Mike Pompeo's nomination for secretary of state received a boost Thursday with support from Democratic Sen. Heidi Heitkamp of North Dakota as Republicans warned lawmakers not to reject President Donald Trump's choice for top diplomat ahead of North Korea talks.
Just a handful of senators could determine Pompeo's confirmation. Republicans have a narrow 51-49 majority, but Pompeo faces opposition from Democrats and at least one Republican, Sen. Rand Paul of Kentucky. Paul met with Pompeo on Thursday, at Trump's request, but had no change in his position, the senator's spokesman said.
"We need the Senate to approve Mike ASAP," Trump tweeted Thursday. "He will be a great Secretary of State!"
As Pompeo, the current CIA director, walked the Senate halls this week to shore up support, political pressure was mounting on senators on both sides of the aisle.
White House allies are pushing the administration's view that Pompeo's recent high-stakes meeting with North Korean leader Kim Jung Un solidifies the diplomatic credentials of the West Point and Harvard Law graduate. They warned Democrats not to disrupt Trump's efforts at a denuclearization deal.
"Obviously, he has the confidence of the president," said Senate Majority Leader Mitch McConnell, R-Ky. "It's hard to imagine a better choice."
At the same time, progressives are lighting up phone lines ahead of a crucial vote Monday at the Senate Foreign Relations Committee, where Pompeo faces almost unified opposition from Democrats. He may not be able to secure a favorable recommendation from the panel.
Failure to win the committee's backing would be unusual — aides said it hasn't happened since John Bolton was tapped as President George W. Bush's ambassador to the United Nations — but it would not halt the process. Pompeo's nomination could still be taken up by the full Senate, with a vote expected later in the week.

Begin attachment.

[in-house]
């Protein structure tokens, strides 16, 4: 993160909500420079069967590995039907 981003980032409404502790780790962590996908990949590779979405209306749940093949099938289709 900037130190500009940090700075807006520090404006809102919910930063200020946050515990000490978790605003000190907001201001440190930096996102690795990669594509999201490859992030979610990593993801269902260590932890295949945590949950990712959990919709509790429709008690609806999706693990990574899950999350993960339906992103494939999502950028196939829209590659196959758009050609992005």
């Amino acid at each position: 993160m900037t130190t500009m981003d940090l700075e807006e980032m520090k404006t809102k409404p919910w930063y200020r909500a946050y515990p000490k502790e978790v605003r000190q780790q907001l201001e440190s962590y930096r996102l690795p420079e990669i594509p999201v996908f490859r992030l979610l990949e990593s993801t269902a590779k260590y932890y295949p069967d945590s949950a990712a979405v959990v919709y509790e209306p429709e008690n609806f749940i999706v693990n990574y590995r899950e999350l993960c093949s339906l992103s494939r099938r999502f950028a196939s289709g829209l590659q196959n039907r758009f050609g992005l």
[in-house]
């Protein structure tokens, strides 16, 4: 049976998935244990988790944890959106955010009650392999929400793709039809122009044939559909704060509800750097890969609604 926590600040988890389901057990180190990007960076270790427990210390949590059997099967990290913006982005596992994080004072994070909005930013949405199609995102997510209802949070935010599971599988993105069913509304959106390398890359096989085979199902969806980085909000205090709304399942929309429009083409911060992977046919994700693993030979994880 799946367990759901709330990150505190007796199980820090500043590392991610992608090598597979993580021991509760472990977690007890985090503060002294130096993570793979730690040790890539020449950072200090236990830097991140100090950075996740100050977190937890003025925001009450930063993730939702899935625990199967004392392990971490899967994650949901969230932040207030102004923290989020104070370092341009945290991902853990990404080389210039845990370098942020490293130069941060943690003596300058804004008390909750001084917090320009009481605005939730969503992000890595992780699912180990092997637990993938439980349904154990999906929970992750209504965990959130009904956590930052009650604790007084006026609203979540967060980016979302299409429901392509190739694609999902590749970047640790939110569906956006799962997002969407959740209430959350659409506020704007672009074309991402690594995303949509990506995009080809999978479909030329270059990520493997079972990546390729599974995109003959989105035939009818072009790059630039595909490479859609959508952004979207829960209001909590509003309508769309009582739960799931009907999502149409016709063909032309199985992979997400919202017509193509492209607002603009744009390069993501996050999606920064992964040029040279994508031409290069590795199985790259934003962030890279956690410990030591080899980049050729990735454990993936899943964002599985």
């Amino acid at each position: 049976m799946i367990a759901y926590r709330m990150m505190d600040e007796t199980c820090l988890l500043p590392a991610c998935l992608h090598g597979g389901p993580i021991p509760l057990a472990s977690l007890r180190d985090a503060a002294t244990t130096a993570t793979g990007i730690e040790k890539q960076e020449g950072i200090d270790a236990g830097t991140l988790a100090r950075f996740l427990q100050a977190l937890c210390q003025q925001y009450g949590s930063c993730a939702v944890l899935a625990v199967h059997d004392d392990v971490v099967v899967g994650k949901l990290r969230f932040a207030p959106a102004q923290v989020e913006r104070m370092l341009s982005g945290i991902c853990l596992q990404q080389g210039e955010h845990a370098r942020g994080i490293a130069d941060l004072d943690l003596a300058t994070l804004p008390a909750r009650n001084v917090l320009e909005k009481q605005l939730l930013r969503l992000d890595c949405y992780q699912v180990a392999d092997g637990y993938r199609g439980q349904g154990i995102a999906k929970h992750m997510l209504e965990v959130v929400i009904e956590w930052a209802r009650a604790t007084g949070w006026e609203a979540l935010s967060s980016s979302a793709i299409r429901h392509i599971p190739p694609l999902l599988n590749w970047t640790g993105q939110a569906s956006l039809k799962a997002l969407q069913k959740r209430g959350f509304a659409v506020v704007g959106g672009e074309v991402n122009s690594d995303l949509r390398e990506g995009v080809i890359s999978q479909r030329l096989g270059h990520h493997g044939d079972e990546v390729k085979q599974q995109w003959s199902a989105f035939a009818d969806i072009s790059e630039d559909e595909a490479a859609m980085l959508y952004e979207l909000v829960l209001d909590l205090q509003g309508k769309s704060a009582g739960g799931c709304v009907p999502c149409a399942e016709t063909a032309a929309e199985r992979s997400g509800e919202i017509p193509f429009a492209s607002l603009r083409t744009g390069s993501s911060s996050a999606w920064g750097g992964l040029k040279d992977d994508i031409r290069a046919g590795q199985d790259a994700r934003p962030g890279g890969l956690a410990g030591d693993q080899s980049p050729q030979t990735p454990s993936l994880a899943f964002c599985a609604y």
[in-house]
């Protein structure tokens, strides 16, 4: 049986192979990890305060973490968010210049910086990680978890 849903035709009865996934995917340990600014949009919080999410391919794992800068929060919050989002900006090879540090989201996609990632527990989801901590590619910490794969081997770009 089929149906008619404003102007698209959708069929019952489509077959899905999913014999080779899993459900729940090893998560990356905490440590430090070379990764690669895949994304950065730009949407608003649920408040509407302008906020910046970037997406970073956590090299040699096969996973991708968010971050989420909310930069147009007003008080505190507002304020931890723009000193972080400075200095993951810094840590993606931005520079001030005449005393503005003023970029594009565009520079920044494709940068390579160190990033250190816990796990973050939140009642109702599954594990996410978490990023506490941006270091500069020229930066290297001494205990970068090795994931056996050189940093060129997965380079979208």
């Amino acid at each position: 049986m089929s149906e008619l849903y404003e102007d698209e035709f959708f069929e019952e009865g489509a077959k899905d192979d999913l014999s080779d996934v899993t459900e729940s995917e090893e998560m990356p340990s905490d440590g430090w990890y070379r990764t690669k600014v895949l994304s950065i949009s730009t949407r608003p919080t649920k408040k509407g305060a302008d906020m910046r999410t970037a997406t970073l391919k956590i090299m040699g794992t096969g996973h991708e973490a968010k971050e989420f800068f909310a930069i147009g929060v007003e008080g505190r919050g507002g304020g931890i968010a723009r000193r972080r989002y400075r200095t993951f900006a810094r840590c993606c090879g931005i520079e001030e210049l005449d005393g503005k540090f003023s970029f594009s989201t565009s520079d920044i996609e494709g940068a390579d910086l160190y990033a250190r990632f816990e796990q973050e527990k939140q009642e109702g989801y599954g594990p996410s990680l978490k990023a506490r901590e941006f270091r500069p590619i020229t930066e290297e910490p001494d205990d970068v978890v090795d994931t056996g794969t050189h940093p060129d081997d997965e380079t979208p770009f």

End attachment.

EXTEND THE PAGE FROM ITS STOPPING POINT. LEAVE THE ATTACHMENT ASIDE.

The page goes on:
Sen. Chris Coons of Delaware, the last committee Democrat to disclose how he'll vote, said calls are coming in overwhelmingly opposed to Pompeo. "I'm leaning against," Coons said Wednesday.
Heitkamp, Sen. Joe Manchin or West Virginia and Sen. Joe Donnelly of Indiana are among several Democratic senators up for re-election in Trump-won states that the administration and its allies have spotlighted. All had voted for him as CIA director last year.
"I haven't made up my mind," Manchin said this week.
As the nomination moves to the Senate floor, the GOP's slim majority, which slips with the absence of Sen. John McCain, R-Ariz., who is battling cancer, puts Pompeo's confirmation in the hands of a few key senators.
One Republican, Sen. Jeff Flake of Arizona, initially withheld his support this week for another Trump nominee, the new NASA administrator, as he pressed Pompeo about travel restrictions to Cuba, according to GOP leadership. The senator is an advocate for more open U.S.-Cuba relations.
Heitkamp does not serve on the Foreign Relations Committee, but her vote helps tip the Senate tally toward Pompeo.
Pompeo demonstrated during the nomination process and their meetings "that he is committed to empowering the diplomats at the State Department so they can do their jobs in advancing American interests," she said in a statement.
"If he's confirmed, I'll hold Mr. Pompeo accountable to make sure he advances our country's leadership in the world and supports our embassies - including by filling critical jobs that have been vacant, like for the U.S. Ambassador to South Korea."
The nominee to replace Pompeo at the CIA is Gina Haspel, now the deputy director. Her Senate hearing is scheduled for May 9, and she, too, faces resistance.
Associated Press writer Zeke Miller in Washington contributed to this report.